Wednesday, 25 April 2018
Global Value Chain and Customs

Turgut Erkeskin – President of UTİKAD

turgut_erkeskin_utikadIn an era with the speed of the global business volume ascending in an astonishing celerity, the productions systems are getting more complex day by day. Flows of raw materials and finished products are no more limited to one location or country, production and transfer of goods involves synchronization between various partners both in one country and across the borders.

An advanced supply chain network is not only essential to enable good quality and fast transfer on/to the market but also to generate added value to services and products designed and offered worldwide.
Today manufacturers and even governments head towards potentiating their share and activity in the global value chain acting beyond the creation of a competitive edge in speed and cost.
Companies and organizations throughout the world work hand in hand with professional logistics service providers in order to locate and optimize resources of availability, speed, cost and added value. While demands are changing, solution finding is also evolving in terms of transportation technologies and investments in infrastructure. Parallel to advances in the logistics sector, the legislation comes up with appropriate rules, regulations and procedures to support the compliancy and competency of trade actors.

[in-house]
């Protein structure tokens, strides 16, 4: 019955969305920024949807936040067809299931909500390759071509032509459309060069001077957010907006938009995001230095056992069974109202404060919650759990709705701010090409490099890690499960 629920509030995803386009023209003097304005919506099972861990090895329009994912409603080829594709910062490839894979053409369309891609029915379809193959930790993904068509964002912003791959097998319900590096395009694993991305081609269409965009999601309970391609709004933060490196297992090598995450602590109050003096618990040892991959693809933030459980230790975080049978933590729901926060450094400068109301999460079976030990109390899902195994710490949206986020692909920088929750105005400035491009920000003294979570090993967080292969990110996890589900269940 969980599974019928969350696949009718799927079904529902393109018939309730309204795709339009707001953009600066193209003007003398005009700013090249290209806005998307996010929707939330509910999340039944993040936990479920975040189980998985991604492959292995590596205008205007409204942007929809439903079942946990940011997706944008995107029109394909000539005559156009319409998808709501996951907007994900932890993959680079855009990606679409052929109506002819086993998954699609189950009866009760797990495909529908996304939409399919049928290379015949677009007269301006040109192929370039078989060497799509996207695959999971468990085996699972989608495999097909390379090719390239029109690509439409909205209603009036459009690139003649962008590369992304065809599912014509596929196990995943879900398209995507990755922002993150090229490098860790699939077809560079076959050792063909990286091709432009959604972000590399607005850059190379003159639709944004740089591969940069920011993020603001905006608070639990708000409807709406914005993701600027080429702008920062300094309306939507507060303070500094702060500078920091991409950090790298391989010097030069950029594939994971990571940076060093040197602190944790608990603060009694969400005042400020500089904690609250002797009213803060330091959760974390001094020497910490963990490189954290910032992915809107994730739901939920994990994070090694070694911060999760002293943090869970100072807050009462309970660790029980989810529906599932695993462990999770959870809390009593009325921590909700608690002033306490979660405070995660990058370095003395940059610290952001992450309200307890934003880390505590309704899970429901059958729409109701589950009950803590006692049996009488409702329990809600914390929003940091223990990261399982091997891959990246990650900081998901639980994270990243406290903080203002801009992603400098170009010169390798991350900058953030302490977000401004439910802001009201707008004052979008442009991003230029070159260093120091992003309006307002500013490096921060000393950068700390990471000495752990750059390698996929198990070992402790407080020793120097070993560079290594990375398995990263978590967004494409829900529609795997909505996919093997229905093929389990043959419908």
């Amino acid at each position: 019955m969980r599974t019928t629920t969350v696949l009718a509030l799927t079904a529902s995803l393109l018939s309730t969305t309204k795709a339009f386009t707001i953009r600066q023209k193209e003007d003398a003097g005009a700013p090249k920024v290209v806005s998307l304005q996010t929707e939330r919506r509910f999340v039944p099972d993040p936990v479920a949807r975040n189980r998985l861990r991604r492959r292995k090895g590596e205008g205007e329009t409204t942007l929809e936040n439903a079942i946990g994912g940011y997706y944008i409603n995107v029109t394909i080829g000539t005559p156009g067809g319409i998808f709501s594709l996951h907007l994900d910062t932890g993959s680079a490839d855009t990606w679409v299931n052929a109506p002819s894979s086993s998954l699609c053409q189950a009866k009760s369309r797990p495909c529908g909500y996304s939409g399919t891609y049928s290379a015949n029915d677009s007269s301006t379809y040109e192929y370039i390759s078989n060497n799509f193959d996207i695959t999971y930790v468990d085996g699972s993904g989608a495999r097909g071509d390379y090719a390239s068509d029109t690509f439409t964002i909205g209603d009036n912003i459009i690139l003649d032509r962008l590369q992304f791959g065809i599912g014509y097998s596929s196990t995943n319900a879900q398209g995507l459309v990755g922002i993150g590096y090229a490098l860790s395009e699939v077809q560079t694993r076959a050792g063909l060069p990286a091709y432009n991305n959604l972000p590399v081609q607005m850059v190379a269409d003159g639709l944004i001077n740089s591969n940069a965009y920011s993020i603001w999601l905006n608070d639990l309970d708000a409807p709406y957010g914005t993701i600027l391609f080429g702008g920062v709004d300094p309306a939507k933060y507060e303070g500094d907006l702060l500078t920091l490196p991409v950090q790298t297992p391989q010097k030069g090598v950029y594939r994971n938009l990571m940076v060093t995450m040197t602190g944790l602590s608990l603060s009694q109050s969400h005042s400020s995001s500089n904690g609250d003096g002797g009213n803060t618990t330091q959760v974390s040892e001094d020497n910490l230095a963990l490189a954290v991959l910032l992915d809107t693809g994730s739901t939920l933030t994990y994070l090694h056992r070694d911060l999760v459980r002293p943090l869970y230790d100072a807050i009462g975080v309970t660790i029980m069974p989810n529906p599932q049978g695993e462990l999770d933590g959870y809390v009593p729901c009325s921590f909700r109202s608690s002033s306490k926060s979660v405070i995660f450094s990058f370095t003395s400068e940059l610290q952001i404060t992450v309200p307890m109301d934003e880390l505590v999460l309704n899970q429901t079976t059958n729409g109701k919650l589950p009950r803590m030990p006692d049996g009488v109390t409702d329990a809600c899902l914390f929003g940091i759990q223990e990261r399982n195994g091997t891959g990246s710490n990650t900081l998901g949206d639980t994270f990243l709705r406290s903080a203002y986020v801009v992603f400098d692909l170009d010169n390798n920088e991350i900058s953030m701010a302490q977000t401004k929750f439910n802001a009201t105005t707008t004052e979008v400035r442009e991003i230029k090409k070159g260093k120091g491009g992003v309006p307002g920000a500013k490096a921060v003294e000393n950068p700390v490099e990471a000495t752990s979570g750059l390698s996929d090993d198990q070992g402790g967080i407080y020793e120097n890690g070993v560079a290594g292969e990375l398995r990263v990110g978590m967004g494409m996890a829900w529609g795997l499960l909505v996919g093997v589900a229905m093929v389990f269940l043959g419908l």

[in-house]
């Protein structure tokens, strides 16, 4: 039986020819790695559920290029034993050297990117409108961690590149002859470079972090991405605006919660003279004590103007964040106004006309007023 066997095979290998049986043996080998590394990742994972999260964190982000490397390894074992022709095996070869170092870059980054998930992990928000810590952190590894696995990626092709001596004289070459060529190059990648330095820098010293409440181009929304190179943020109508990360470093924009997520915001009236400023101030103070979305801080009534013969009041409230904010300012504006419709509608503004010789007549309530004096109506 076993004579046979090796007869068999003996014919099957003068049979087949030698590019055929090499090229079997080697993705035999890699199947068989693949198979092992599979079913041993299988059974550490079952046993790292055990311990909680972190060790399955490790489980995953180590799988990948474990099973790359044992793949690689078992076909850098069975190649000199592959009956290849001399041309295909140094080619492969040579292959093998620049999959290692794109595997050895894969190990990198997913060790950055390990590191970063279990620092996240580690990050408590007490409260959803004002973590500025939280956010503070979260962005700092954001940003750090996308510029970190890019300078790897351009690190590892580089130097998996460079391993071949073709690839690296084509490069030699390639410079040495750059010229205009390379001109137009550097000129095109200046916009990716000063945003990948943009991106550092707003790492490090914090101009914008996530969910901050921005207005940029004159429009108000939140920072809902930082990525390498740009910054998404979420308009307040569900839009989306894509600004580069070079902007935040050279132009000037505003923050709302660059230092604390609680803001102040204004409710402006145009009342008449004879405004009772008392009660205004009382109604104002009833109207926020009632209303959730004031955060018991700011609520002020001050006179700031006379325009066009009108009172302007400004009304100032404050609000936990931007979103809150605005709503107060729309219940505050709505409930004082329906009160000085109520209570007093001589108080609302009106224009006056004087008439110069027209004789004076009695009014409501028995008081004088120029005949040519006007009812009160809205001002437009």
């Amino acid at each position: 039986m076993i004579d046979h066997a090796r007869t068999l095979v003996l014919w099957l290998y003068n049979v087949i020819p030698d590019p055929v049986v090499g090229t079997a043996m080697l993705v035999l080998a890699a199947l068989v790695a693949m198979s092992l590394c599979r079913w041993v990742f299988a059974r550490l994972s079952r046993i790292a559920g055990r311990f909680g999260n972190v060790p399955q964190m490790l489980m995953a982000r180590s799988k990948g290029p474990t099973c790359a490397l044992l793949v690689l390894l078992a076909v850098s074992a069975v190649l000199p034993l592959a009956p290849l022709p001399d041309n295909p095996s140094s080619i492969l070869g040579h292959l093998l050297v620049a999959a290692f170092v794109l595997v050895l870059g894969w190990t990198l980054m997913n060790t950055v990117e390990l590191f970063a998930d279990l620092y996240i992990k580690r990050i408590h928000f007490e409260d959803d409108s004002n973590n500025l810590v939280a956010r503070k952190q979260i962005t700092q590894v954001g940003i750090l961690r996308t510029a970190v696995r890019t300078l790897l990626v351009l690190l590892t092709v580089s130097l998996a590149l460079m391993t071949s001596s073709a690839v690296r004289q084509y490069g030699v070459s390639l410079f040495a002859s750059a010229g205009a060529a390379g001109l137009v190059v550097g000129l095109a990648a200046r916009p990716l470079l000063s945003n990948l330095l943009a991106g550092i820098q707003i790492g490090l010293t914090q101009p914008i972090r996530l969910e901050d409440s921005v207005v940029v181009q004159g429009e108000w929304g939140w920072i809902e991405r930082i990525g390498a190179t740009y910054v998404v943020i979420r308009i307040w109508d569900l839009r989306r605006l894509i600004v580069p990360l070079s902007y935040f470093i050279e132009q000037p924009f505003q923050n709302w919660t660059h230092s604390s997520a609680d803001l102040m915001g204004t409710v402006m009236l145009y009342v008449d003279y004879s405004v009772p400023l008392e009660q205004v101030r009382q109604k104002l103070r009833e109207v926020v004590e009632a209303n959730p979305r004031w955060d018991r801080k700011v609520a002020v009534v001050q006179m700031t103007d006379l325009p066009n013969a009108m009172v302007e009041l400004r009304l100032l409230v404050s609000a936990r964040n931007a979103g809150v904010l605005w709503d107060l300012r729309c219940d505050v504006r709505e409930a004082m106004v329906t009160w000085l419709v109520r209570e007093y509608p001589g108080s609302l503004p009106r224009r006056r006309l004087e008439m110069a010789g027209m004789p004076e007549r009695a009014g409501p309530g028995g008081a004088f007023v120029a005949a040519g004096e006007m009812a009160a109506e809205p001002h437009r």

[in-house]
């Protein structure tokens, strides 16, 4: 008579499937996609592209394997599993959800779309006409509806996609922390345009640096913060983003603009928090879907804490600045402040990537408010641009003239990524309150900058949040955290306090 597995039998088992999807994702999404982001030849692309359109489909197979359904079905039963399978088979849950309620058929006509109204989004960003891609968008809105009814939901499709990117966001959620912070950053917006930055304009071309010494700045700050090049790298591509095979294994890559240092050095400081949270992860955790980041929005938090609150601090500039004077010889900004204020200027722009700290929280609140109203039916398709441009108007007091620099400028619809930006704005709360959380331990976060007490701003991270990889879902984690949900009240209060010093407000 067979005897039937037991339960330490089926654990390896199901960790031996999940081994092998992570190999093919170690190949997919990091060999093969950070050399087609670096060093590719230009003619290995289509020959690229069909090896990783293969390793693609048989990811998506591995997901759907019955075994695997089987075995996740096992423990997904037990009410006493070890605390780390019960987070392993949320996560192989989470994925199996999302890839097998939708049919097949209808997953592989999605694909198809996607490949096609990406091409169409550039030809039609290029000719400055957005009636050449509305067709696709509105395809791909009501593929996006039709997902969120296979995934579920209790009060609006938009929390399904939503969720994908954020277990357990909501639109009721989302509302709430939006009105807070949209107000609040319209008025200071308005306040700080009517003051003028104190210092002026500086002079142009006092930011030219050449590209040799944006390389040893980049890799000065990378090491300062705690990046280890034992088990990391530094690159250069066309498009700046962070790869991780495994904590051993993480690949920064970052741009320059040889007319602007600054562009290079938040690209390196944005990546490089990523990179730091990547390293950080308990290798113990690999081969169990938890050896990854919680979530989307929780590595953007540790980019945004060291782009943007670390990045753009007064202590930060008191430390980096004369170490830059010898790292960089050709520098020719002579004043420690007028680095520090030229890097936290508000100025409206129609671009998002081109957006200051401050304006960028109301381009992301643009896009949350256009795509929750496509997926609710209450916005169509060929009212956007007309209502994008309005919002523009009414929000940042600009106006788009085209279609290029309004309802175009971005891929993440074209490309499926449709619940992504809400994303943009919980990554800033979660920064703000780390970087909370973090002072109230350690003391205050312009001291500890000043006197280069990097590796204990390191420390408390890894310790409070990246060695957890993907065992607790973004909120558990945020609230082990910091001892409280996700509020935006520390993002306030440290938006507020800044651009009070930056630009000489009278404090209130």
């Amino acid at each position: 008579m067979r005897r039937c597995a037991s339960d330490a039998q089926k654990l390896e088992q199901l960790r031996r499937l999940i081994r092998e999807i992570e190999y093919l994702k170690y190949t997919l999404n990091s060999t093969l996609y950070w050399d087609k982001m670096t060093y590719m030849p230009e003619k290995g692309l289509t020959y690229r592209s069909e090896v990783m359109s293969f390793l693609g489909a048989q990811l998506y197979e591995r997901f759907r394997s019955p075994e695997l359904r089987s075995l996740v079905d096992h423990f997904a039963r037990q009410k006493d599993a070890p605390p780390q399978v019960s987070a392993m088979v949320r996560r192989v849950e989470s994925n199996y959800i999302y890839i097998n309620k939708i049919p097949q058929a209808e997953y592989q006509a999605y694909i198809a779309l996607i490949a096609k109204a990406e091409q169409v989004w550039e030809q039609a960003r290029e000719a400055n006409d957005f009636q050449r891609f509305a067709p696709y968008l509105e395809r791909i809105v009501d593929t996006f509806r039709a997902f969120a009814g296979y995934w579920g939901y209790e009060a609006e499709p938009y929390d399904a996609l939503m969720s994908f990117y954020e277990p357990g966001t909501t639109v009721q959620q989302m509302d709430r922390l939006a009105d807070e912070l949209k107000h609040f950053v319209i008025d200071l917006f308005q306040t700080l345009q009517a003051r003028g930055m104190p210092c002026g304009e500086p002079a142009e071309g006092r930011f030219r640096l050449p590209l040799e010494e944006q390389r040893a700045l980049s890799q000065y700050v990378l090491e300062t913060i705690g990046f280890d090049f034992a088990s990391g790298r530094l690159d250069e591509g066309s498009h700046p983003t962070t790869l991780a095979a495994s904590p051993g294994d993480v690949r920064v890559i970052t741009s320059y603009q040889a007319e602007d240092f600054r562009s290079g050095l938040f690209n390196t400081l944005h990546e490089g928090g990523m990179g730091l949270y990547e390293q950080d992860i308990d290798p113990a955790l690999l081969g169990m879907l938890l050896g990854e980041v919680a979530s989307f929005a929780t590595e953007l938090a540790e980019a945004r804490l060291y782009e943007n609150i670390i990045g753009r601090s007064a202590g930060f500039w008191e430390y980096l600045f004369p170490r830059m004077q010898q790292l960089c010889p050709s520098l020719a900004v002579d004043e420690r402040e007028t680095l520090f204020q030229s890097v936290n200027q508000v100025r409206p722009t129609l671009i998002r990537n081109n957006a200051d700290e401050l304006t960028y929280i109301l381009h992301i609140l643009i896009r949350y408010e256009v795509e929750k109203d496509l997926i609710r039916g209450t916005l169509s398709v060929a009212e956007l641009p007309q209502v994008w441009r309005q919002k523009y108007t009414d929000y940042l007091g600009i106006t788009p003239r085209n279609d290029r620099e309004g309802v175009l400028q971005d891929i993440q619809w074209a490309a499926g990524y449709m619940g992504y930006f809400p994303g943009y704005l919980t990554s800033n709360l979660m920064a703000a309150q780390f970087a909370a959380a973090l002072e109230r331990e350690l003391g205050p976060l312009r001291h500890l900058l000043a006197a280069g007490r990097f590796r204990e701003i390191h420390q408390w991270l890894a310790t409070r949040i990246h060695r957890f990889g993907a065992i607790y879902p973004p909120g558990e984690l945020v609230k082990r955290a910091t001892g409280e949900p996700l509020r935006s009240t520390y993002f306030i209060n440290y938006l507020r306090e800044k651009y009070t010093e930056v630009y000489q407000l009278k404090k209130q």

The most important and effective fiscal appliances are to be observed in the customs regulations and the customs clearance procedures. With its integral contribution to the world economy and increasing share in the global value chain, Turkey has now taken some most preferential steps in customs regulation procedures to serve its entire logistics chain.
In order to simplify and accelerate the customs procedures for Turkish exporters following status as;
•    Authorized Economic Operator (AEO),
•    Known Shipper,
•    On-Site Clearance
were recently introduced.

On international level the “Authorized Economic Operator (AEO)” status is practiced by 46 countries with thousands of companies in Europe and the US generating services with this privileged classification. It is obvious that Turkish manufacturers that are qualified to obtain the AEO status will enjoy positive effects on reputation, besides speed and cost. The “On-Site Clearance” procedure is commonly applied throughout all EU countries, and now the Turkish exporters will spare valuable time and considerable fees for customs procedures.
The Turkish logistics sector welcomes these new rules and regulations and hopes for rapid clarification on some particular points such as the acquisition of these status by the logistics service providers and freight forwarders, particularly by non-asset owners. The Turkish Association of Freight Forwarders and Logistics Service Providers UTIKAD enthusiastically supports all actions for ‘Simple Trade’ and believes that 2013 will be a prosperous year for the logistics and transportation sector.
For the simplification and optimization of the customs procedures, however, Turkish logistics service providers are expecting to be granted the authorization to conduct customs filing both in import and export through licensed customs brokers. This is unfortunately not the case yet and will probably add the last link to the cross-border logistics chain.
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